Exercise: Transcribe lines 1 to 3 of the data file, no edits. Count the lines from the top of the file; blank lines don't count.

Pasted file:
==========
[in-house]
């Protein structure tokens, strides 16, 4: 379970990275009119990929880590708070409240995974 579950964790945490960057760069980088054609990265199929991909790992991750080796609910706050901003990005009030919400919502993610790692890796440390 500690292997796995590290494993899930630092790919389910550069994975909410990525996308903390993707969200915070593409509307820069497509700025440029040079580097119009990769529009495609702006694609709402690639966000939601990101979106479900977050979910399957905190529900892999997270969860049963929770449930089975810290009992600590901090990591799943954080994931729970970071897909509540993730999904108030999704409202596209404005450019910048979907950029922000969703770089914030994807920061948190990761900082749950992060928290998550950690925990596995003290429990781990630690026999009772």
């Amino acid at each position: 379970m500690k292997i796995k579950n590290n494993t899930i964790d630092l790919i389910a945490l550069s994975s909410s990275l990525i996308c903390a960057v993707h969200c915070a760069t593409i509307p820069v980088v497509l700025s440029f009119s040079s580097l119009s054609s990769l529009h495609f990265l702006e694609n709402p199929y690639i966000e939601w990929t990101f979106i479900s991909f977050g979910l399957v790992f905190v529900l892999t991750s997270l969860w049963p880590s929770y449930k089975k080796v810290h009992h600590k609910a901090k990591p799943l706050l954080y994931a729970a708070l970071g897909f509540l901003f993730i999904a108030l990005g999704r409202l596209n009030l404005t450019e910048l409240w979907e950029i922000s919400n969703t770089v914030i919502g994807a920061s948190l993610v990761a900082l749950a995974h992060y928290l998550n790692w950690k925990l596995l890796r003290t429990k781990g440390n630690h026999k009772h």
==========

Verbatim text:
[in-house]
């Protein structure tokens, strides 16, 4: 379970990275009119990929880590708070409240995974 579950964790945490960057760069980088054609990265199929991909790992991750080796609910706050901003990005009030919400919502993610790692890796440390 500690292997796995590290494993899930630092790919389910550069994975909410990525996308903390993707969200915070593409509307820069497509700025440029040079580097119009990769529009495609702006694609709402690639966000939601990101979106479900977050979910399957905190529900892999997270969860049963929770449930089975810290009992600590901090990591799943954080994931729970970071897909509540993730999904108030999704409202596209404005450019910048979907950029922000969703770089914030994807920061948190990761900082749950992060928290998550950690925990596995003290429990781990630690026999009772």
């Amino acid at each position: 379970m500690k292997i796995k579950n590290n494993t899930i964790d630092l790919i389910a945490l550069s994975s909410s990275l990525i996308c903390a960057v993707h969200c915070a760069t593409i509307p820069v980088v497509l700025s440029f009119s040079s580097l119009s054609s990769l529009h495609f990265l702006e694609n709402p199929y690639i966000e939601w990929t990101f979106i479900s991909f977050g979910l399957v790992f905190v529900l892999t991750s997270l969860w049963p880590s929770y449930k089975k080796v810290h009992h600590k609910a901090k990591p799943l706050l954080y994931a729970a708070l970071g897909f509540l901003f993730i999904a108030l990005g999704r409202l596209n009030l404005t450019e910048l409240w979907e950029i922000s919400n969703t770089v914030i919502g994807a920061s948190l993610v990761a900082l749950a995974h992060y928290l998550n790692w950690k925990l596995l890796r003290t429990k781990g440390n630690h026999k009772h």